Here’s a little more writing about the Iceland Urban Outfitters shoot. Along with some of my own photos I took while I was out there. A mix of 35mm Film and iPhone 5s photography.
The moment I set foot outside the airport the air felt clean and fresh. We all boarded the long wheel based brown splitter we would be travelling in over the next 3 days. We set off driving and were warned that it was about 2 hours away but the scenery was so amazing it didn’t feel like 2 hours. We drove through fields of lava, then onto pastures, then mountains with giant waterfalls cascading over the sides. It was like nothing I had ever seen before!
We arrived at the hotel/apartments we would be staying at over the next 2 nights. We had a small meeting with the team over a beer and some dinner before drifting into natural conversation. The catering team were Iceland locals and were very informative telling me all about our surrounding area. Pointing into the distance I was shown the huge volcano that erupted in 2010. We all had an early morning and a hard day of work ahead so we went to bed and rested for tomorrow’s first day of shooting.
The first day was an amazing day. We set off in the morning early, I’d had my hair cut the previous evening so we could get away earlier. We arrived about an hour down the road at a small town called Vík it was a lovely little sea side village. I wasn’t needed for this first shot so I had a relativly relaxed time as May and Ruth two of the models I was shooting with posed in a local cafe. You’ll probably find that I actually spent most of my time when not shooting in the catering truck, which was an old 1960s Scania Truck refitted with clothes rails, and mirrors for hair and make-up. After we’d got the photo we all piled into the brown transit and headed up into the mountains followed slowly by the vintage Scania! As we went up the mountains we stopped several times to take photos. The first shot I was in was against a lunar landscape. I believe Iceland is famous for these moon-like sites. They were really eerie.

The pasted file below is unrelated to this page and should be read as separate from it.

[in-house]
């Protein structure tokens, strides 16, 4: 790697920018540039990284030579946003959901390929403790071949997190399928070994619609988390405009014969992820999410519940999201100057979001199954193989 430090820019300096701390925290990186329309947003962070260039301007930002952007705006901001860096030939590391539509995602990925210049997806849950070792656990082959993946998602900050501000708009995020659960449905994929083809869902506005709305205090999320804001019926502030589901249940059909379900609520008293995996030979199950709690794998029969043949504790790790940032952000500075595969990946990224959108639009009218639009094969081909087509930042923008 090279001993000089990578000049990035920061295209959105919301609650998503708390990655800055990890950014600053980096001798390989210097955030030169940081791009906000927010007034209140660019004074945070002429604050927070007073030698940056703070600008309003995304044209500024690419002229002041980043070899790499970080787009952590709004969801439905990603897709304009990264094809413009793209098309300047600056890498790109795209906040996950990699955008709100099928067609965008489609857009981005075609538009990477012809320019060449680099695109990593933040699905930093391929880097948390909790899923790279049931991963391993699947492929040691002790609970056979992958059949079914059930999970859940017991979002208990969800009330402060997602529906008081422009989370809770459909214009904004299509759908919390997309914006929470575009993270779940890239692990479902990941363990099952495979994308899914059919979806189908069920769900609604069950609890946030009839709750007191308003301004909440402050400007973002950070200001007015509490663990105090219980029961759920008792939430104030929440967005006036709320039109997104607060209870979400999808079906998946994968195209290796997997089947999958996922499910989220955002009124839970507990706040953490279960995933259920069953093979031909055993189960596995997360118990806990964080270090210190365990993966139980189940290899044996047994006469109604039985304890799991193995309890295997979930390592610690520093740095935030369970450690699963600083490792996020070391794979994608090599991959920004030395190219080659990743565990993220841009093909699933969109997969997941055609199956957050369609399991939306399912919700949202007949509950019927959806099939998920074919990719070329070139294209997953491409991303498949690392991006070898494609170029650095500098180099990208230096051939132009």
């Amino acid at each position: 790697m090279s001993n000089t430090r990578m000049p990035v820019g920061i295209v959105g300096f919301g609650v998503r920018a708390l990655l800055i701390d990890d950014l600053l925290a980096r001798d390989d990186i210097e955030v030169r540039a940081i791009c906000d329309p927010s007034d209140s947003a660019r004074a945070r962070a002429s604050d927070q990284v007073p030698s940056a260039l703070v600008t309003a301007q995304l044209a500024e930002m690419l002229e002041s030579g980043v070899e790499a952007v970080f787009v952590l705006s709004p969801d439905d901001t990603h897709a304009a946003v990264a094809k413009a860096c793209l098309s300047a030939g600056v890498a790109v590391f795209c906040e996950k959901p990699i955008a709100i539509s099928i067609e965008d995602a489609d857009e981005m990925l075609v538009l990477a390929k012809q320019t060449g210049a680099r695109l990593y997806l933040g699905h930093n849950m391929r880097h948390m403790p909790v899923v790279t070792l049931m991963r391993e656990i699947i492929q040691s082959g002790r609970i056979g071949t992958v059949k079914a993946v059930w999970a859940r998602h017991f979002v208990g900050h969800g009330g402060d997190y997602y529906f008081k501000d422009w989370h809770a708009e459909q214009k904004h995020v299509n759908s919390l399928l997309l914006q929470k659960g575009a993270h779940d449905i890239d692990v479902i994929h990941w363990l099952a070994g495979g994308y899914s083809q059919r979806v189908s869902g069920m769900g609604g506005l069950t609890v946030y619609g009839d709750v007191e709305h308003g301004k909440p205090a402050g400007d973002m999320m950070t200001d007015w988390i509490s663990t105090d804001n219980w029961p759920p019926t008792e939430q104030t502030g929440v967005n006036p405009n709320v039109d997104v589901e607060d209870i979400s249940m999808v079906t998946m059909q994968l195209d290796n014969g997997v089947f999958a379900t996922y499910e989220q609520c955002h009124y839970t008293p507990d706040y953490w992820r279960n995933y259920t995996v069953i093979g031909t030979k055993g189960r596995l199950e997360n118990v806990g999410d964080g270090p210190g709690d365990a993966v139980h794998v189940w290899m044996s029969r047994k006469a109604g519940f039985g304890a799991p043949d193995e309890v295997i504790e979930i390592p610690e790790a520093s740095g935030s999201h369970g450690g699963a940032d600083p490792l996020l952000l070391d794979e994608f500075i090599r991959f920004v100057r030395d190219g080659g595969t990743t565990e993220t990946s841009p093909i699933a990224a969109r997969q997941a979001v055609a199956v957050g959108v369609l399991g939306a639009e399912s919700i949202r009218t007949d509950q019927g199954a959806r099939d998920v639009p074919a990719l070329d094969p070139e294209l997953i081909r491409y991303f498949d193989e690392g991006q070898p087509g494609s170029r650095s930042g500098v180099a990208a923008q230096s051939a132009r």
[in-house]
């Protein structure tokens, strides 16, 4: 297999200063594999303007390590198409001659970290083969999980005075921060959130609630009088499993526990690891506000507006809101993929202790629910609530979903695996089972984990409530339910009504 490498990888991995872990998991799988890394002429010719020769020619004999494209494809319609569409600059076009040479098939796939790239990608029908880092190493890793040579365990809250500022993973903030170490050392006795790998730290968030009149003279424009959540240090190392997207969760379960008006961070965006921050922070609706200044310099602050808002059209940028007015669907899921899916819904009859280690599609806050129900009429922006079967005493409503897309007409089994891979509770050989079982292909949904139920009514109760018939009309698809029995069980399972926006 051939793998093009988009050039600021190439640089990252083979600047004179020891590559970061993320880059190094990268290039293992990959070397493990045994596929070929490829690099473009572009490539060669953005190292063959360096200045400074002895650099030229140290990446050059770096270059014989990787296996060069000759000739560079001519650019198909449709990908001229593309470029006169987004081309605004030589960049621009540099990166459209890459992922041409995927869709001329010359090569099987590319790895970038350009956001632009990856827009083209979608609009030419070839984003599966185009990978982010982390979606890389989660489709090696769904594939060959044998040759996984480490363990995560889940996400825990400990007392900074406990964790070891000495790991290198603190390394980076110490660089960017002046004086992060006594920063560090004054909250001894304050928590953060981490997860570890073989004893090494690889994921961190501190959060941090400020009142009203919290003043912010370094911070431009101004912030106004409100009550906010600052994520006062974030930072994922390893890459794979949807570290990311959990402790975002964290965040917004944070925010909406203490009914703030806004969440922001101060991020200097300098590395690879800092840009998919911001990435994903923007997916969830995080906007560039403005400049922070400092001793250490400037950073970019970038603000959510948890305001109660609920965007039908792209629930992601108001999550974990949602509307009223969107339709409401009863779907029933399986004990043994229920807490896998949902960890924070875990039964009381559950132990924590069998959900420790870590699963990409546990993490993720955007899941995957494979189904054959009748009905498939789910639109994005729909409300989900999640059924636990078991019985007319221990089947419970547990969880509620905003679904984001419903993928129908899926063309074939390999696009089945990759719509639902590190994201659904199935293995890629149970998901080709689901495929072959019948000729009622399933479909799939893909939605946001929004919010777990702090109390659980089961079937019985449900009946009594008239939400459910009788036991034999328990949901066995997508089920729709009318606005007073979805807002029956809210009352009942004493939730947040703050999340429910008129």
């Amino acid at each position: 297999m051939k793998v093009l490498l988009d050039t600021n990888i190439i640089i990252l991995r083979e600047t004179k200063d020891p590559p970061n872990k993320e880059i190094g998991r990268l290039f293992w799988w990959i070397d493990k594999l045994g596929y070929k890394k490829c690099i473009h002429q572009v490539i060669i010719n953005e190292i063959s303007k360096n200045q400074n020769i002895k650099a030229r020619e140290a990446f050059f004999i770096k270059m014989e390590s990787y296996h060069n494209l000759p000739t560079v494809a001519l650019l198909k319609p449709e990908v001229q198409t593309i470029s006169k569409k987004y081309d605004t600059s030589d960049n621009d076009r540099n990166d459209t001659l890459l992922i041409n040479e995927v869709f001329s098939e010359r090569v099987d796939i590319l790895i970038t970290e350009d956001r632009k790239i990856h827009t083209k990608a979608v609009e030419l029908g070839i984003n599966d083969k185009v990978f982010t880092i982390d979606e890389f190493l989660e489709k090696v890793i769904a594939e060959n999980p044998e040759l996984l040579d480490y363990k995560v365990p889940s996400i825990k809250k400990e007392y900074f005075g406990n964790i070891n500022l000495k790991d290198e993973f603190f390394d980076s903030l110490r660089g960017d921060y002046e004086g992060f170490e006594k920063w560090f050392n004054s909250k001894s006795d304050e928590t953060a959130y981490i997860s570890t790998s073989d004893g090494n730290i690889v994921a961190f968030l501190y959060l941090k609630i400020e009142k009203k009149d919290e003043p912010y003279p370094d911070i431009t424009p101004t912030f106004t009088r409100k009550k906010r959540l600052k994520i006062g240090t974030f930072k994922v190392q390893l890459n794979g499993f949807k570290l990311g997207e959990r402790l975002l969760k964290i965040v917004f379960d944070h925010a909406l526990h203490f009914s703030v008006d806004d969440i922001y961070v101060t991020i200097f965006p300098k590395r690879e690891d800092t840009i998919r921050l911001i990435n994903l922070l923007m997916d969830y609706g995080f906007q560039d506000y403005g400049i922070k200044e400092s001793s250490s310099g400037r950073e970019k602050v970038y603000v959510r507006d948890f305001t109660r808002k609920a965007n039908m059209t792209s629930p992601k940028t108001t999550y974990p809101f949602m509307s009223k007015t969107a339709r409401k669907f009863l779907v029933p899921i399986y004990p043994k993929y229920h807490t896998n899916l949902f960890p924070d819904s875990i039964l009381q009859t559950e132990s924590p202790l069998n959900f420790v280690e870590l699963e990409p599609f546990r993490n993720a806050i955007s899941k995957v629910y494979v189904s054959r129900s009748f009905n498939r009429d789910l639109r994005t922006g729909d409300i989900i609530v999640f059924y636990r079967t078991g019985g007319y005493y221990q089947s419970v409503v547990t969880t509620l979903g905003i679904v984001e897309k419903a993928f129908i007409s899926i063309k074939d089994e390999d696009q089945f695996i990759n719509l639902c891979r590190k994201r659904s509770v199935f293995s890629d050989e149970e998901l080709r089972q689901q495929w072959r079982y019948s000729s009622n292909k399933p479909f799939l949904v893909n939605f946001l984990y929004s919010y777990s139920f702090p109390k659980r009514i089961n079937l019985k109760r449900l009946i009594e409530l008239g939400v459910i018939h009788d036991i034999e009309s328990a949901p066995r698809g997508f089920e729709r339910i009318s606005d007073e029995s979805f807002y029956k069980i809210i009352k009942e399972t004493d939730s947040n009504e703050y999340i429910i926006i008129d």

We moved further up the mountains and shot on mossy banks, and the edges of huge cliffs! It was a fantastic day and I’ll never forget some of the amazing sights I saw on that day!
The second day was as spectacular as the first. We started the day heading to huge waterfall Skógafoss where I shot the Collection No.7 cover. The waterfall was unbelievable in size and the power of the water crashing down could be felt from about 50 meters away! Little did I know we would be moving onto an equally spectacular waterfall round the corner. We could walk round behind the waterfall and watch as the torrents of water flew over our heads. I must say everyone got drenched, especially fellow model Oliver who was given the task of delving into the pool at the bottom of the falls! Not too far away from the falls there were a couple of old abandoned cottages. Upon gazing though the windows it was like looking into a ghost’s house. Cigarettes and ornaments still laid out on the tables, I’d never seen anything like this. It would make a fantastic scene in a film!
Our final location of the day was back over near Vík. We moved to the sea and shot on the famous black beaches of Iceland. The beaches are black because the sand isn’t in fact sand, it’s volcanic ash. For the photographs we took in this location the styling was very grey. The black sand against the grey and dark clothes gave a really nice effect. We shot inside an overhanging cove that’s natural architecture was amazing!
As we moved down the beach we were riding in one of the accompanying jeeps. This one was a modded Land Rover with a widened frame and huge monster truck-esque tires! We blasted it down the beach at 50mph over the black sands! It was the kind of experience that you’ll never do again. After we’d finished shooting that day we had a long drive to the capital of Reykjavik. When we arrived we checked into a lovely harbour-side hotel and had a good nights rest, preparing for the final day of shooting.
The final day of shooting was equally as amazing as the two previous. We started by leaving the hotel at about 9am. We took the convoy further inland to a huge lake. I’ve never seen a lake as big in my life. The water crystal clear and the setting serene. The team had been in touch with a local man who owned a house by the lake, and we used his house as a base, also shooting a shot up against it. When I popped my head inside the house it was like taking a step back in time so some 1950s house… With the most amazing view through the window.
I could have happily moved into this house, it was that unusual and peaceful. The last place of call, and the final destination of shooting was the hot springs. This location was by far the scariest. The mood in the air was weird and the smell was sulfurous. Smoke raised from cracks in the ground and wells of boiling, bubbling mud were dotted across the landscape. A geothermal power station was the background to the spooky scene. It reminded me of Dungeness but less ordinary. I have and probably will never go on a similar trip in my life.
See more photos: www.flickr.com/photos/alexblamire